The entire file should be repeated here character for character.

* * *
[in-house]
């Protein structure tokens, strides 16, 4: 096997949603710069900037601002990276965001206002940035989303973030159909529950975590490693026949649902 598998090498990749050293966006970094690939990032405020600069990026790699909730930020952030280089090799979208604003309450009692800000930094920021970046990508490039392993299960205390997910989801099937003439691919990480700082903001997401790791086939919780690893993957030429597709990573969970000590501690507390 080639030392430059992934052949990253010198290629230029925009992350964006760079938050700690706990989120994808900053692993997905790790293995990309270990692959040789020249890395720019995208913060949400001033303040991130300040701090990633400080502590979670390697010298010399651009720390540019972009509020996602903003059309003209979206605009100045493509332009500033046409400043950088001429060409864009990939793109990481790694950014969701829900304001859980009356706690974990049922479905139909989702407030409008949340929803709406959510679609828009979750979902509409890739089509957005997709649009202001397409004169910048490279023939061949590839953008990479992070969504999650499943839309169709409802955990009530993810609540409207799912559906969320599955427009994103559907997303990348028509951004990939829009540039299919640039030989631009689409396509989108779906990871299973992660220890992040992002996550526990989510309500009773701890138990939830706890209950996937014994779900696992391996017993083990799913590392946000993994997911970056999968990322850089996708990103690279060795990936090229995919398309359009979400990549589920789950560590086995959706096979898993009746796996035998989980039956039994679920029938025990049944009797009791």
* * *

[in-house]
């Protein structure tokens, strides 16, 4: 096997949603710069900037601002990276965001206002940035989303973030159909529950975590490693026949649902 598998090498990749050293966006970094690939990032405020600069990026790699909730930020952030280089090799979208604003309450009692800000930094920021970046990508490039392993299960205390997910989801099937003439691919990480700082903001997401790791086939919780690893993957030429597709990573969970000590501690507390 080639030392430059992934052949990253010198290629230029925009992350964006760079938050700690706990989120994808900053692993997905790790293995990309270990692959040789020249890395720019995208913060949400001033303040991130300040701090990633400080502590979670390697010298010399651009720390540019972009509020996602903003059309003209979206605009100045493509332009500033046409400043950088001429060409864009990939793109990481790694950014969701829900304001859980009356706690974990049922479905139909989702407030409008949340929803709406959510679609828009979750979902509409890739089509957005997709649009202001397409004169910048490279023939061949590839953008990479992070969504999650499943839309169709409802955990009530993810609540409207799912559906969320599955427009994103559907997303990348028509951004990939829009540039299919640039030989631009689409396509989108779906990871299973992660220890992040992002996550526990989510309500009773701890138990939830706890209950996937014994779900696992391996017993083990799913590392946000993994997911970056999968990322850089996708990103690279060795990936090229995919398309359009979400990549589920789950560590086995959706096979898993009746796996035998989980039956039994679920029938025990049944009797009791």